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Evidence-Based Complementary and Alternative Medicine
Volume 2012 (2012), Article ID 486568, 12 pages
The Potential Utility of Curcumin in the Treatment of HER-2-Overexpressed Breast Cancer: An In Vitro and In Vivo Comparison Study with Herceptin
1Comprehensive Breast Cancer Center, Changhua Christian Hospital, Changhua 50006, Taiwan
2Department and Institute of Pharmacology, School of Medicine, National Yang-Ming University, Taipei 11221, Taiwan
3Department of Pharmacology, Changhua Christian Hospital, Changhua 50006, Taiwan
4School of Medicine, College of Health Care and Management, Chung Shan Medical University, Taichung 40201, Taiwan
5School of Nutrition, College of Health Care and Management, Chung Shan Medical University, Taichung 40201, Taiwan
6Division of General Surgery, Department of Surgery, Taipei Veterans General Hospital, Taipei 11217, Taiwan
7School of Medicine, National Yang-Ming University, Taipei 11221, Taiwan
8Department of Pharmacology, School of Pharmacology, China Medical University, Taichung 40402, Taiwan
Received 11 November 2010; Revised 21 March 2011; Accepted 2 May 2011
Academic Editor: Jae Youl Cho
Copyright © 2012 Hung-Wen Lai et al. This is an open access article distributed under the Creative Commons Attribution License, which permits unrestricted use, distribution, and reproduction in any medium, provided the original work is properly cited.
HER-2 is an important oncoprotein overexpressed in about 15–25% of breast cancers. We hypothesized that the ability of curcumin to downregulate HER-2 oncoprotein and inhibit the signal transduction pathway of PI3K/Akt, MAPK, and NF-κB activation may be important in the treatment of HER-2-overexpressed breast cancer. To examine the effect of curcumin on breast cancer cells, MCF-7, MDA-MB-231, MCF-10A, BT-474, and SK-BR-3-hr (a herceptin resistant strain from SK-BR-3) cells were used for in vitro analysis. The in vivo effect of curcumin on HER-2-overexpressed breast cancer was investigated with the HER-2-overexpressed BT-474 xenograft model. Cell growth, cell cycle change, the antimobility effect, signal transduction, and xenograft volume analysis between groups treated with herceptin and/or curcumin were tested. Curcumin decreased the cell growth of various breast cancer cell lines (MCF-7, MDA-MB-231, MCF-10A, BT-474, and SK-BR-3-hr). In Western blot analysis, the phosphorylation of Akt, MAPK, and expression of NF-κB were reduced in BT-474 cells, but not in SK-BR-3-hr cells, after treatment with herceptin. When treated with curcumin, the HER-2 oncoprotein, phosphorylation of Akt, MAPK and expression of NF-κB were decreased in both BT-474 and SK-BR-3-hr cells. In the BT-474 xenograft model, though not as much as herceptin, curcumin did effectively decrease the tumor size. The combination of curcumin with herceptin was not better than herceptin alone; however, the combination of taxol and curcumin had an antitumor effect comparable with taxol and herceptin. The results suggested that curcumin has potential as a treatment for HER-2-overexpressed breast cancer.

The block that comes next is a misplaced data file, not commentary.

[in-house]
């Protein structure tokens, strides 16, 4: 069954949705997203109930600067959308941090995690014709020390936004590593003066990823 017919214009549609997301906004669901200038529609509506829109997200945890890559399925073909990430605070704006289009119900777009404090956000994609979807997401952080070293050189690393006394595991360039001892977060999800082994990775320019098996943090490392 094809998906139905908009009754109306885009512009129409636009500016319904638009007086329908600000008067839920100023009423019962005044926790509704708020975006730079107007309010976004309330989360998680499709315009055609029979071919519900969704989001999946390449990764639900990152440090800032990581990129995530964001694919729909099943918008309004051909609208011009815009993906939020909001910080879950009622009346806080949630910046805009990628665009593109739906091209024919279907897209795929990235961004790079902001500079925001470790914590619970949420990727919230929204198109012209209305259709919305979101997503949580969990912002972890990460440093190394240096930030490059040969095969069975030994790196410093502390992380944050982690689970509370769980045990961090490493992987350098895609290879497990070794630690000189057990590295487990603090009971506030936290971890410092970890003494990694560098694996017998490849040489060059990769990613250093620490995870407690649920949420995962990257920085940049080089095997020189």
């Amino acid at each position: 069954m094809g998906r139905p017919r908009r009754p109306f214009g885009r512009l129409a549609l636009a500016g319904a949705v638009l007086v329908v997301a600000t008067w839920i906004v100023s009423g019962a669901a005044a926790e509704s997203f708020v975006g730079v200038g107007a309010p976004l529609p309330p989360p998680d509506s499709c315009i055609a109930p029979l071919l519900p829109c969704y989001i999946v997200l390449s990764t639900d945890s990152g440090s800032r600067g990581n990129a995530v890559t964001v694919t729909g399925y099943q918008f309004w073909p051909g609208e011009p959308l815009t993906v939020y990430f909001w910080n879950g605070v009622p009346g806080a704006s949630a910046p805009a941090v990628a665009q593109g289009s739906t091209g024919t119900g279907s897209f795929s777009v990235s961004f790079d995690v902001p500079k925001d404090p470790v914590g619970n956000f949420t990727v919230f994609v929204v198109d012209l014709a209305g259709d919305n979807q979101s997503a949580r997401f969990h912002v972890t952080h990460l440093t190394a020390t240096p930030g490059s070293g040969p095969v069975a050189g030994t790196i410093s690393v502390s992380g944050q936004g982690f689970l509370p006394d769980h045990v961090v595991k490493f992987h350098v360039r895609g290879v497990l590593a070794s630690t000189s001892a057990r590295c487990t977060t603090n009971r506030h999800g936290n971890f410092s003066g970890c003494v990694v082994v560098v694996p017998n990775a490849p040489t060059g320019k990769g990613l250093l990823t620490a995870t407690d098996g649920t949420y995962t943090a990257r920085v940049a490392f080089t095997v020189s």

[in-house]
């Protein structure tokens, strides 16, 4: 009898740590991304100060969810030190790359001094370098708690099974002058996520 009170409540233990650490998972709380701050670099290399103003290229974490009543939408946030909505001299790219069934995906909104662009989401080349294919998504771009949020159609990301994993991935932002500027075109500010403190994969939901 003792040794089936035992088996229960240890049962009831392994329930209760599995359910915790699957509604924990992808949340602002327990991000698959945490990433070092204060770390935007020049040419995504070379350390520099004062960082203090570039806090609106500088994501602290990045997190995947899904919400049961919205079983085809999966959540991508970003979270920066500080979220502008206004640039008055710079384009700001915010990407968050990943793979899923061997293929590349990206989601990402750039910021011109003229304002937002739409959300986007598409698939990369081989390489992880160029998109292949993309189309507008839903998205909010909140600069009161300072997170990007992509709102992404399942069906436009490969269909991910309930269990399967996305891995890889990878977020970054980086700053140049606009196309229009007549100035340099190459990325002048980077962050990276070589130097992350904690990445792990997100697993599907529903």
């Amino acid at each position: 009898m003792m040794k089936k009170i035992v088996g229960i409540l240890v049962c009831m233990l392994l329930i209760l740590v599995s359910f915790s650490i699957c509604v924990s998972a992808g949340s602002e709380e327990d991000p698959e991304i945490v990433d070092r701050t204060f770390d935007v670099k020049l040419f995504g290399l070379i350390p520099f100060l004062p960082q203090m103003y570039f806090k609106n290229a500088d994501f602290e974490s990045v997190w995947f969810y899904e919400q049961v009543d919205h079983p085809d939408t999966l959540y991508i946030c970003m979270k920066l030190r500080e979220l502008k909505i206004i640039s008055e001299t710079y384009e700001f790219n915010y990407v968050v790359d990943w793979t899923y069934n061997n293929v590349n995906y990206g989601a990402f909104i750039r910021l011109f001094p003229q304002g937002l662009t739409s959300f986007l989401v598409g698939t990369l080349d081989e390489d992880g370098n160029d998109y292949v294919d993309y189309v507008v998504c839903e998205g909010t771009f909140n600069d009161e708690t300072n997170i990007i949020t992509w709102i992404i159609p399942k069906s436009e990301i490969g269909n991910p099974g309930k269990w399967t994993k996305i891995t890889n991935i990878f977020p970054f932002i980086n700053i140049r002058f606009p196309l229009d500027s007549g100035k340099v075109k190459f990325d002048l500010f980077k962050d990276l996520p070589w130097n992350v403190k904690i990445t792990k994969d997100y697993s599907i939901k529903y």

Around 15–25% of breast cancers are noted to overexpress the human epithelial growth factor receptor 2 (HER-2) [1–3], patients with HER-2 overexpression were associated with a poor prognosis, more disease relapse, and distant metastasis [3–6]. Herceptin (generic name: Trastuzumab), which effectively inhibits the HER-2-related PI3k/Akt and MAPK pathways, is the first targeted therapeutic agent developed and approved for the treatment of patients with HER-2-overexpressed breast cancer [7–12]. Despite the success of herceptin, a significant proportion of HER-2-positive breast cancer patients responded poorly to the treatment [13, 14]. In addition, some patients that initially responded to the therapy became resistant within one year [14, 15]. The refractory state of these HER-2-positive breast carcinomas illustrates the need to examine the mechanisms underlying tumor resistance and the necessity to seek novel treatment strategies.
Curcumin (diferuloylmethane) is a yellow pigment derived from the rhizome of the plant Curcuma longa L. The powdered rhizome of this plant, called turmeric, is commonly used in the preparation of curries. Curcumin, as a polyphenol with a diarylheptanoid structure containing two α, β-unsaturated ketones, is considered to be the major active constituent of turmeric [16, 17]. In addition to its wide range of pharmacological activities, the anticancer properties of curcumin have attracted great interest [18–20]. The ability of curcumin to downregulate EGFR [19, 21, 22] and HER-2  oncoproteins and affect the PI3K/Akt  and MAPK  pathways, with which herceptin interfered, raised interest in the potential utility of curcumin in the treatment of HER-2-positive breast cancer.